Good Samaritans in East St. Louis help doctor who got a flat tire on his way to perform heart surgery
Man has a flat. Guy gives him a ride. Another guy later helps him change flat.
White heart surgeon trying to get to a patient on the operating table hits a pothole and gets a flat in East St. Louis. Black man gives him a ride to Belleville in time for the operation. Surgeon returns for his car and Muslim gas station owner stays late to help him change the tire.
One description is an everyday event. The other is viral news.
Context matters, but perception may matter more.
The comments on the story of Dr. Bill Daily’s flat tire were an outpouring of personal stories about East St. Louis. The vast majority were about the city’s great people and spirit of community, about white drivers feeling safe and about how these three diverse men demonstrated the parable of the Good Samaritan.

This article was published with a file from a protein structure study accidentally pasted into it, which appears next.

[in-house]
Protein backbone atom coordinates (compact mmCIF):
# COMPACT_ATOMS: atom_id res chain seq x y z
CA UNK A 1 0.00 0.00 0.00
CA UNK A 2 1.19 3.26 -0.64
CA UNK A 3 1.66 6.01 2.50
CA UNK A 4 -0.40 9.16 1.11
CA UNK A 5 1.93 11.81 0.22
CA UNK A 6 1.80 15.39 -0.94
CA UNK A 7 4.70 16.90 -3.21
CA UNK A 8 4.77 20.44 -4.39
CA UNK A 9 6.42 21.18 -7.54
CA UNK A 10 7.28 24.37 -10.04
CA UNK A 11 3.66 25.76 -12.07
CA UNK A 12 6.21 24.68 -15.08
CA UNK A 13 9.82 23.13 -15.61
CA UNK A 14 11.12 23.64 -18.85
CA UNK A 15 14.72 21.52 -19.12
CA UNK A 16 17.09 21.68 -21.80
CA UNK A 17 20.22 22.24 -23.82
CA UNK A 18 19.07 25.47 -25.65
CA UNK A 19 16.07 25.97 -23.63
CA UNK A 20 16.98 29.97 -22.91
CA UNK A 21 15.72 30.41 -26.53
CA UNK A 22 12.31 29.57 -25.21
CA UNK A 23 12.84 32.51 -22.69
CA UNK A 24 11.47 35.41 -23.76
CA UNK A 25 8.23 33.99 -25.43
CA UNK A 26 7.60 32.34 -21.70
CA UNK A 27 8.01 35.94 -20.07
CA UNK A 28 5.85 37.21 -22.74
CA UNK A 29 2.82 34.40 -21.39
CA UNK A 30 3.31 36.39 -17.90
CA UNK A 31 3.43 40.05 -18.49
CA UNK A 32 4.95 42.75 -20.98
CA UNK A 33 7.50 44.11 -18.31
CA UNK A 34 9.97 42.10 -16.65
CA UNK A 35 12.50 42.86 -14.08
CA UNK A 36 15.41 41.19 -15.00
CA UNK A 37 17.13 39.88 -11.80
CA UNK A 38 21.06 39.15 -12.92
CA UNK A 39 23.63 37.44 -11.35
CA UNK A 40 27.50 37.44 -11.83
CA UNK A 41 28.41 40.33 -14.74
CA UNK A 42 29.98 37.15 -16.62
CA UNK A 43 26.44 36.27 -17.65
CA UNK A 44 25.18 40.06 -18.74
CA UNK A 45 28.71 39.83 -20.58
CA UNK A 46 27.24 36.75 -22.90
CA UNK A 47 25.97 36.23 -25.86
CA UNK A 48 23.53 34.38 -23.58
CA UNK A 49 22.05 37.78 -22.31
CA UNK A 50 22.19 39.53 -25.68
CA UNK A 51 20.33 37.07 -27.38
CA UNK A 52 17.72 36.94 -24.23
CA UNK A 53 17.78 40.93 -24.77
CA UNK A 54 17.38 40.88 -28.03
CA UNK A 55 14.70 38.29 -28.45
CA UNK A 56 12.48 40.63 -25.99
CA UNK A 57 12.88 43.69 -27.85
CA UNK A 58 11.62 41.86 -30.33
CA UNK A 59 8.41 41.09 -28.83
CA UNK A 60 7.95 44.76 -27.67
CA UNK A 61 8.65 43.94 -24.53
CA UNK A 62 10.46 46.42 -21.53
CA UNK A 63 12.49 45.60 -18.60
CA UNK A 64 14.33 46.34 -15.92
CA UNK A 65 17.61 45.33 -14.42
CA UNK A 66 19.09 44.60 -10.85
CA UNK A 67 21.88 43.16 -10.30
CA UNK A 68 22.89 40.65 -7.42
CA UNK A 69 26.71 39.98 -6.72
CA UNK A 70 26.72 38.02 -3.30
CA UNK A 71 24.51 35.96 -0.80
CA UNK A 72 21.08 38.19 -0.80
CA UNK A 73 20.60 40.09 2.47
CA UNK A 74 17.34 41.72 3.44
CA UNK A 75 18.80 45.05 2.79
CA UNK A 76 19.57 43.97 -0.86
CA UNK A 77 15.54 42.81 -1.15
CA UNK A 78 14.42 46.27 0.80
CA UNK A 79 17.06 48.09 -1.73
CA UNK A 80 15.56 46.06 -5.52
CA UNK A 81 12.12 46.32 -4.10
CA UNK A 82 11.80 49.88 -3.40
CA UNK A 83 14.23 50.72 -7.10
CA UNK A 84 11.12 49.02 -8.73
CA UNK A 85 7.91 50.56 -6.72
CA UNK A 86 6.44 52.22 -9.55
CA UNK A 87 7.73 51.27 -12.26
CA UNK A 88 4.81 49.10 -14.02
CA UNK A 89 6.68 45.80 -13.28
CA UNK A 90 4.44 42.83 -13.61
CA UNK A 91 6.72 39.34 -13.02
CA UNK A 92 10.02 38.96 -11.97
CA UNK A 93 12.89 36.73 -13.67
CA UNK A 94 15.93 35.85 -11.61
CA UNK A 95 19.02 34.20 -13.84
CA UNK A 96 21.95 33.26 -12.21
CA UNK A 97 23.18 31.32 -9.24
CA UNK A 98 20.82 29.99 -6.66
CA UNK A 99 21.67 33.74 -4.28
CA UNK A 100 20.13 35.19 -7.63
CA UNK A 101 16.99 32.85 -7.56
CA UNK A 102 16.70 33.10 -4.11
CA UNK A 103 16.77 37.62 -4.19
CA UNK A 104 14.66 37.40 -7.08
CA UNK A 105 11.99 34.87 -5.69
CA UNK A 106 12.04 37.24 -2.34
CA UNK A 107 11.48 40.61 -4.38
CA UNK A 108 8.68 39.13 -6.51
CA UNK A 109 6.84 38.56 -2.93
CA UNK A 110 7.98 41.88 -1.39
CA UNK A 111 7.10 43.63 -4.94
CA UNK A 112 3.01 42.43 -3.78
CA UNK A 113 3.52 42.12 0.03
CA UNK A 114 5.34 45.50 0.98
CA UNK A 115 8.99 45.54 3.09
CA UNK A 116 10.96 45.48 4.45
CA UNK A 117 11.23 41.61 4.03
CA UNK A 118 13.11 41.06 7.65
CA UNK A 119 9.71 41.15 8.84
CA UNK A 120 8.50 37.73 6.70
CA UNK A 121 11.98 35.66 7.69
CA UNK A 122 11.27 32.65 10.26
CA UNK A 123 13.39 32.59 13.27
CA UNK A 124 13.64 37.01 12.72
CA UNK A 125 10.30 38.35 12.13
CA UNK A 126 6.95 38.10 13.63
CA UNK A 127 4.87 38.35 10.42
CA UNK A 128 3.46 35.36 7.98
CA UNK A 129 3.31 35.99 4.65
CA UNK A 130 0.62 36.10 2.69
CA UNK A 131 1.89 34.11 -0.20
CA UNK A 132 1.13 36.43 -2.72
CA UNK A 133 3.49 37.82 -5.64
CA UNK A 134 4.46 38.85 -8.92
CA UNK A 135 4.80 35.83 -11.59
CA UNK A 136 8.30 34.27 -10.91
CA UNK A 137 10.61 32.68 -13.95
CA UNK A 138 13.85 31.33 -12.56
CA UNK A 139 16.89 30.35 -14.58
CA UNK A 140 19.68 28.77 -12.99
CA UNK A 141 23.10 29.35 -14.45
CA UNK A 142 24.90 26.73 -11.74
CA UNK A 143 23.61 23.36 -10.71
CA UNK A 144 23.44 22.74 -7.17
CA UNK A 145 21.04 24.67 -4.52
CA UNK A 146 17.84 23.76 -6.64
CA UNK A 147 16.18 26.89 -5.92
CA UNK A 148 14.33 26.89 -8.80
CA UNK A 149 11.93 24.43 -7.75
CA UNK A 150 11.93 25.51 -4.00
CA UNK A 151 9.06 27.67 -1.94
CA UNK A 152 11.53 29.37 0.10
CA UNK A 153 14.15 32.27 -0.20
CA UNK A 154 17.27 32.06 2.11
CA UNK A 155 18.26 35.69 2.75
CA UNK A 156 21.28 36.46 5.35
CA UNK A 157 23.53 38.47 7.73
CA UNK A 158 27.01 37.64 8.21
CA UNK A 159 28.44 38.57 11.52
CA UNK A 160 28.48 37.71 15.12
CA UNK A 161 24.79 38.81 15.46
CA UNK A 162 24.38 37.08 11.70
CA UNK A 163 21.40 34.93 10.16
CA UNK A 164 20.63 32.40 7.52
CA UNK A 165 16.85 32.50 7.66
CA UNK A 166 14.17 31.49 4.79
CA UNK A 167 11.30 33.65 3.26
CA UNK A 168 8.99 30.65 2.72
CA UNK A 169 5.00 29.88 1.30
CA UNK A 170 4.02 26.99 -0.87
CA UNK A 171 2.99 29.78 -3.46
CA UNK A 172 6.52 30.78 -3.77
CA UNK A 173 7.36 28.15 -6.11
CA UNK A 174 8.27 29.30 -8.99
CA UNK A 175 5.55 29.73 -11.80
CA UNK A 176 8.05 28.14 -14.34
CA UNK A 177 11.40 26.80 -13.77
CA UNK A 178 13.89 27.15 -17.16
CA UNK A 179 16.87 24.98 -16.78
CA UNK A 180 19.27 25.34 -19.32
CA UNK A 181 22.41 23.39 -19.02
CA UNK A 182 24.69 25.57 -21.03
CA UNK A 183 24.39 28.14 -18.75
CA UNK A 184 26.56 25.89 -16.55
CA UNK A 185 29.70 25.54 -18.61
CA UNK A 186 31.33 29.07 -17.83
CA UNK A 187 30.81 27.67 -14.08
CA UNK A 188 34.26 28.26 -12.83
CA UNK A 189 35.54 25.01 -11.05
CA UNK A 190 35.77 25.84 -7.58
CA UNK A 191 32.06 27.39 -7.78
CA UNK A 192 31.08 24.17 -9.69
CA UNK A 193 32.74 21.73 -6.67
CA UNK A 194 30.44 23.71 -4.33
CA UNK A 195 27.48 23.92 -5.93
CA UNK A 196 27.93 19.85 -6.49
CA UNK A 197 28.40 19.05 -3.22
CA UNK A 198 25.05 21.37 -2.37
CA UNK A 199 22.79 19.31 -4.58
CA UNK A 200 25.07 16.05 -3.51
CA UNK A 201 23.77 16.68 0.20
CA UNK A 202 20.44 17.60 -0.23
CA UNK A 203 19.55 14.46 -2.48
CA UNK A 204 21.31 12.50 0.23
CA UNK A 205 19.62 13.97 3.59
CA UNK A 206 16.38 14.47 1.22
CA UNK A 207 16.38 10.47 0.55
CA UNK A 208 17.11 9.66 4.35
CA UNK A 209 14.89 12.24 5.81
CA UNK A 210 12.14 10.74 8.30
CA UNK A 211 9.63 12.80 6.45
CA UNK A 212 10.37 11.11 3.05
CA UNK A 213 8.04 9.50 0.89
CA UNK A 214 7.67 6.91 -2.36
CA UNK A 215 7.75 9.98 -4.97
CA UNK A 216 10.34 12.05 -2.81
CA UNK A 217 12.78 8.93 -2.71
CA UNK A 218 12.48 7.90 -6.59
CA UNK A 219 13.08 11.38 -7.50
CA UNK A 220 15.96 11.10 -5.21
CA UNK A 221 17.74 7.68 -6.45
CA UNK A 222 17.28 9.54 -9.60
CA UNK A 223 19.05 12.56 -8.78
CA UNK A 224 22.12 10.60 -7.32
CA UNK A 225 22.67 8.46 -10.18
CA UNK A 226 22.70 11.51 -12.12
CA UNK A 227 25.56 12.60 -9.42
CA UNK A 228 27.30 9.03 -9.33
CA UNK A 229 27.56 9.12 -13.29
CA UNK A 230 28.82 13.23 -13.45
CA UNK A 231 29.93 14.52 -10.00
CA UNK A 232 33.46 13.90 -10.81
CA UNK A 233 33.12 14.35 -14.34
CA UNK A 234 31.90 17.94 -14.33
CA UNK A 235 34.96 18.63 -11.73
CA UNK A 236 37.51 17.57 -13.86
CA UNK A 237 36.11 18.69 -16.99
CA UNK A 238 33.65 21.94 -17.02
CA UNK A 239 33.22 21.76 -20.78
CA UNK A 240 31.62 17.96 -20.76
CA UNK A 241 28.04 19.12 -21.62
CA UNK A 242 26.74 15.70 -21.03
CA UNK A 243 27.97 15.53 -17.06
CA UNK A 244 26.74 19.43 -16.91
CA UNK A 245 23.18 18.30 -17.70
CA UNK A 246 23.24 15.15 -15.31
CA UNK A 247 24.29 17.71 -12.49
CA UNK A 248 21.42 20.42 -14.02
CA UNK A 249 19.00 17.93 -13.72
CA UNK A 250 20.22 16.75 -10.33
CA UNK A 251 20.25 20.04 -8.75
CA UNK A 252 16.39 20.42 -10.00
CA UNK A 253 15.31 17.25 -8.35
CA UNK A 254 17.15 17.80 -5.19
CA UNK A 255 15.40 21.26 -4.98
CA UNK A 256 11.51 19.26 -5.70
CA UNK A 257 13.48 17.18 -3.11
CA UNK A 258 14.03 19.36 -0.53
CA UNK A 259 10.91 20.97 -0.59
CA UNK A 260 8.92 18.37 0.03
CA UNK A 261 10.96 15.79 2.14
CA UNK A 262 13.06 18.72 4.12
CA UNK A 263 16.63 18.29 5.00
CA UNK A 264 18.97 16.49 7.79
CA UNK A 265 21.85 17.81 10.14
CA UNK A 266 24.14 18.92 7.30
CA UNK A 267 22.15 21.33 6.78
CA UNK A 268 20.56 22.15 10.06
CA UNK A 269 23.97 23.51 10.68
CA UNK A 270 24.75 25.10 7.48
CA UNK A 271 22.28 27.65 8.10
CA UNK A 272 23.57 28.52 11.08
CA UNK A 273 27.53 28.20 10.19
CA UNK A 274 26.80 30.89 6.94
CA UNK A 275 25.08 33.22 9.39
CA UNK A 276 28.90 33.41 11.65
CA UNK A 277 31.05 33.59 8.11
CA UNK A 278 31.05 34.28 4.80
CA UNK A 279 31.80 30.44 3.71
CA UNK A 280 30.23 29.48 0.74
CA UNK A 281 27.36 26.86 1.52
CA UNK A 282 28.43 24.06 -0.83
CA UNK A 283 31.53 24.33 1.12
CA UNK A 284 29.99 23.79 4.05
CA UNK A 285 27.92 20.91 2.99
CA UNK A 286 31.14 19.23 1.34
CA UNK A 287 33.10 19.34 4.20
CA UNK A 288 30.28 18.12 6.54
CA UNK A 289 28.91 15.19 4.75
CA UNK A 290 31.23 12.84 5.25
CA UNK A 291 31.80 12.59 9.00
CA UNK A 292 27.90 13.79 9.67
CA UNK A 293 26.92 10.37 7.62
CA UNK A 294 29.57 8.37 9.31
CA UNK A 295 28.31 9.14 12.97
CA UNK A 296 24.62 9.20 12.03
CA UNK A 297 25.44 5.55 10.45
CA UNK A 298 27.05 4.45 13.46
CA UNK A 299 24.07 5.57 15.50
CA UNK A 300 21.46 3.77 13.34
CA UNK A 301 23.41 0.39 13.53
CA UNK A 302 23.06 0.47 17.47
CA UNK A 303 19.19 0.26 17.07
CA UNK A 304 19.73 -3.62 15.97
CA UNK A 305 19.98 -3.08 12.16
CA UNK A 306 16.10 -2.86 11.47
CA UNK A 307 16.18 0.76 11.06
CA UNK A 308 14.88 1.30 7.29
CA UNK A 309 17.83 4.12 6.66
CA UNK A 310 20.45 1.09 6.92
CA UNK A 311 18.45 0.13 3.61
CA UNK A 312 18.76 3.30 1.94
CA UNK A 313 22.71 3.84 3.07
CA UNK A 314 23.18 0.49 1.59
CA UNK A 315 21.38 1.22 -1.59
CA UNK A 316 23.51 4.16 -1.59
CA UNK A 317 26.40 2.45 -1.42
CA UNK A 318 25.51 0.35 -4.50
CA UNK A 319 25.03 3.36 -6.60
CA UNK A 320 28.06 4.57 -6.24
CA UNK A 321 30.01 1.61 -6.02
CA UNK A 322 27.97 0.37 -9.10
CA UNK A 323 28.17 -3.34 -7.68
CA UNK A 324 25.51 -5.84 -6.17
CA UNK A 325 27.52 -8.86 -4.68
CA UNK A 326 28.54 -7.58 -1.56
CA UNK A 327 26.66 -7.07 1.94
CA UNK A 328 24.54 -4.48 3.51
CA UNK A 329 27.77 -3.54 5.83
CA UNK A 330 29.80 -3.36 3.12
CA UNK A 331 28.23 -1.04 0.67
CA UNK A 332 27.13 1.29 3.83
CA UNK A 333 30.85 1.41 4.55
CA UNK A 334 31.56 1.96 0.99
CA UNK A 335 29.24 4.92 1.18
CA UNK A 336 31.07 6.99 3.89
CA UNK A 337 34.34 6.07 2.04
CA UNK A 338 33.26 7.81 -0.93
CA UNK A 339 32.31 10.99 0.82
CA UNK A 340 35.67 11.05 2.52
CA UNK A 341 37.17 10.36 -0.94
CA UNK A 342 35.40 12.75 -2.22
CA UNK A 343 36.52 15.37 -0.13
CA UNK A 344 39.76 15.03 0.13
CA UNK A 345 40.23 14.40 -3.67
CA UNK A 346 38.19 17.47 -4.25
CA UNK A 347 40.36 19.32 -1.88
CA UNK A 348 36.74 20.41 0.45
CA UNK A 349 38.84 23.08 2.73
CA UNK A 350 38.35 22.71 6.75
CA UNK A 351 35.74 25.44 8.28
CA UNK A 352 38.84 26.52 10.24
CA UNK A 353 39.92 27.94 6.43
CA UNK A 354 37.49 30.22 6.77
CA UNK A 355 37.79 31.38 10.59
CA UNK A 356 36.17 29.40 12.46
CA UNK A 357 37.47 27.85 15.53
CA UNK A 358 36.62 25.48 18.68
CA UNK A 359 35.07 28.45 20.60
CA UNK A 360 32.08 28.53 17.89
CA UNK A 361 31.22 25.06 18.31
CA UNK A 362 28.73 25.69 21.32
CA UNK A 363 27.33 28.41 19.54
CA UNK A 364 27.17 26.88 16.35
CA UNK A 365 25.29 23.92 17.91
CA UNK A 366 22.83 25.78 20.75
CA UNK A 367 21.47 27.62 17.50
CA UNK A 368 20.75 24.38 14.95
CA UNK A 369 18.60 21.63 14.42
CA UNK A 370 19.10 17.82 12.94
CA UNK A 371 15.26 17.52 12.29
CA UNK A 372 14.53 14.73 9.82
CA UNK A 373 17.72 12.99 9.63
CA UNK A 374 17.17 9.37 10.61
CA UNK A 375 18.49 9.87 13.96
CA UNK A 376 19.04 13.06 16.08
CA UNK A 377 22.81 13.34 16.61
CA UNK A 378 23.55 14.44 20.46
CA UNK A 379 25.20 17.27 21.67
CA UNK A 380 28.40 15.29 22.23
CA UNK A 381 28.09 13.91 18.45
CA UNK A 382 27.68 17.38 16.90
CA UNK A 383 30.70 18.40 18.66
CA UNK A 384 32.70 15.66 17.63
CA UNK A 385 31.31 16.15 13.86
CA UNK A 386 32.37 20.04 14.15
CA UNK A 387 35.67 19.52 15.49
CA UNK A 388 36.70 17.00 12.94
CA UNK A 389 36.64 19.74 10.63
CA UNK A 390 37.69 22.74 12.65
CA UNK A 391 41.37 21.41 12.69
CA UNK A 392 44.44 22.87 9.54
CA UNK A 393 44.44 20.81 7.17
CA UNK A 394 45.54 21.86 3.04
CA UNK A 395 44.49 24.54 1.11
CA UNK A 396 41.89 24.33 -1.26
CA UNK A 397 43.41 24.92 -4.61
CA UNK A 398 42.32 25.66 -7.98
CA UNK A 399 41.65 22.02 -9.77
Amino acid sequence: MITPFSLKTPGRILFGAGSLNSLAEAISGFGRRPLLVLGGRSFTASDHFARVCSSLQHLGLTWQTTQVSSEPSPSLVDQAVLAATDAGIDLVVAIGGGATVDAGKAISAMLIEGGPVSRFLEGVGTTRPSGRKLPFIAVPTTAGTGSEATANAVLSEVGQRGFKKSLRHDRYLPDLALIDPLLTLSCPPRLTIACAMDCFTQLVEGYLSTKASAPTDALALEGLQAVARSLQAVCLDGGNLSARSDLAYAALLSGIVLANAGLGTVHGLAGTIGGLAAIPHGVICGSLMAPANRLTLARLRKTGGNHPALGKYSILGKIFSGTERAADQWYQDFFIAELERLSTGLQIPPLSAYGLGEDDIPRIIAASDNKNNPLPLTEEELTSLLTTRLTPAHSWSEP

But there are potholes. There is an unsettling amount of crime. There is an unfair concentration of poverty.
But those contexts may not be as important as perception.
East St. Louis residents rightfully see themselves as the city of champions. Superficially, that is about sports. In reality, that is about overcoming adversity and challenges to excel when few believe in you.
Is greater respect owed the winning team that got the breaks and had the big payroll, or the underdog team that pulled together and beat the odds?
Imagine the potential for a city smack in the heart of the region with that kind of spirit and that kind of tenacity. Imagine that character being harnessed for the greater good of the region, and the region working to improve the city’s context.
Imagine if we remember the parable’s final admonition: Go and do likewise.